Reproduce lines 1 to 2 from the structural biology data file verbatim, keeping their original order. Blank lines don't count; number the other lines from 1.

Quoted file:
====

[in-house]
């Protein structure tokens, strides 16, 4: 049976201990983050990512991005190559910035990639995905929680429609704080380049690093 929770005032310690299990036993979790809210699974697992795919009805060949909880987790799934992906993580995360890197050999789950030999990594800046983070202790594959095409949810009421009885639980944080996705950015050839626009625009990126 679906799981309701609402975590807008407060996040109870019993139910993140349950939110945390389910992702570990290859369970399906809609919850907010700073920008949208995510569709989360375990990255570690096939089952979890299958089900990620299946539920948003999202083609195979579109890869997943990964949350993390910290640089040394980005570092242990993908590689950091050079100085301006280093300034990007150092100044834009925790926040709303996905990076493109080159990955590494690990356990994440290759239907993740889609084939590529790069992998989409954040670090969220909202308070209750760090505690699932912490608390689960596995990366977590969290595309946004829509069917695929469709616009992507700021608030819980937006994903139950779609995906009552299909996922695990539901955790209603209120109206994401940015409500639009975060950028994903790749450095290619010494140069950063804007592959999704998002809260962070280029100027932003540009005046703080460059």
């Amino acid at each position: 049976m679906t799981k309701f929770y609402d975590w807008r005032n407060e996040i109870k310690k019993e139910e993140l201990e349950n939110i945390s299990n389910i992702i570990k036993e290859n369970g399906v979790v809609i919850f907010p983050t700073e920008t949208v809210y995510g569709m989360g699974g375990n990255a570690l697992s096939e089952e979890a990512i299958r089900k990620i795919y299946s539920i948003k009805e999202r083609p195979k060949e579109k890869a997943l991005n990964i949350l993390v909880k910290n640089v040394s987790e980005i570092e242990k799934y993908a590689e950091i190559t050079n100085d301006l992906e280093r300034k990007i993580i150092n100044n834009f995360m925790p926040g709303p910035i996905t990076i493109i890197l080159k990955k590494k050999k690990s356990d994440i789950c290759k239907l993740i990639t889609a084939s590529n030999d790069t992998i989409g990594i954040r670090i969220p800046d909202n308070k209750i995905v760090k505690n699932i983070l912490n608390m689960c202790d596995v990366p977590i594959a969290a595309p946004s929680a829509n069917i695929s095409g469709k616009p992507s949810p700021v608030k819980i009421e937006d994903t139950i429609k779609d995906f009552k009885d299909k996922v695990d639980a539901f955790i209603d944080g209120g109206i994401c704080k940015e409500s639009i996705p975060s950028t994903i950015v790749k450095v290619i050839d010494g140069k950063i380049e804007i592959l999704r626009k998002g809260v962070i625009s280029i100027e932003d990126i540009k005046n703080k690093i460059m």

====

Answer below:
[in-house]
């Protein structure tokens, strides 16, 4: 049976201990983050990512991005190559910035990639995905929680429609704080380049690093 929770005032310690299990036993979790809210699974697992795919009805060949909880987790799934992906993580995360890197050999789950030999990594800046983070202790594959095409949810009421009885639980944080996705950015050839626009625009990126 679906799981309701609402975590807008407060996040109870019993139910993140349950939110945390389910992702570990290859369970399906809609919850907010700073920008949208995510569709989360375990990255570690096939089952979890299958089900990620299946539920948003999202083609195979579109890869997943990964949350993390910290640089040394980005570092242990993908590689950091050079100085301006280093300034990007150092100044834009925790926040709303996905990076493109080159990955590494690990356990994440290759239907993740889609084939590529790069992998989409954040670090969220909202308070209750760090505690699932912490608390689960596995990366977590969290595309946004829509069917695929469709616009992507700021608030819980937006994903139950779609995906009552299909996922695990539901955790209603209120109206994401940015409500639009975060950028994903790749450095290619010494140069950063804007592959999704998002809260962070280029100027932003540009005046703080460059």